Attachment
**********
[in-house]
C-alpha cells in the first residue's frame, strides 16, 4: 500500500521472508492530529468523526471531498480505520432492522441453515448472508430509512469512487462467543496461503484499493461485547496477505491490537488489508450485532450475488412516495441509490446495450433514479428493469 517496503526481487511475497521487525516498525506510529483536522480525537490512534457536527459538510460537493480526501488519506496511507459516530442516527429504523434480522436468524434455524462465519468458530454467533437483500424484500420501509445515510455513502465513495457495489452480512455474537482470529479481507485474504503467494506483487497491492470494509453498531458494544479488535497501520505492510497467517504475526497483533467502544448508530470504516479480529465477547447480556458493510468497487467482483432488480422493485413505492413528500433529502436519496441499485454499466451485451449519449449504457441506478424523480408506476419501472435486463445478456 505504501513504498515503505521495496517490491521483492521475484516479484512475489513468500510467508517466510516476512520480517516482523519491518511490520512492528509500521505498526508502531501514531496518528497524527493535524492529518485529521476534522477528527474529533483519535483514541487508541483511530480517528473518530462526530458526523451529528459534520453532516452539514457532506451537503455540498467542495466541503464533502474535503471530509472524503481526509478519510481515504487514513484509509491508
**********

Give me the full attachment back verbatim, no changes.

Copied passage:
[in-house]
C-alpha cells in the first residue's frame, strides 16, 4: 500500500521472508492530529468523526471531498480505520432492522441453515448472508430509512469512487462467543496461503484499493461485547496477505491490537488489508450485532450475488412516495441509490446495450433514479428493469 517496503526481487511475497521487525516498525506510529483536522480525537490512534457536527459538510460537493480526501488519506496511507459516530442516527429504523434480522436468524434455524462465519468458530454467533437483500424484500420501509445515510455513502465513495457495489452480512455474537482470529479481507485474504503467494506483487497491492470494509453498531458494544479488535497501520505492510497467517504475526497483533467502544448508530470504516479480529465477547447480556458493510468497487467482483432488480422493485413505492413528500433529502436519496441499485454499466451485451449519449449504457441506478424523480408506476419501472435486463445478456 505504501513504498515503505521495496517490491521483492521475484516479484512475489513468500510467508517466510516476512520480517516482523519491518511490520512492528509500521505498526508502531501514531496518528497524527493535524492529518485529521476534522477528527474529533483519535483514541487508541483511530480517528473518530462526530458526523451529528459534520453532516452539514457532506451537503455540498467542495466541503464533502474535503471530509472524503481526509478519510481515504487514513484509509491508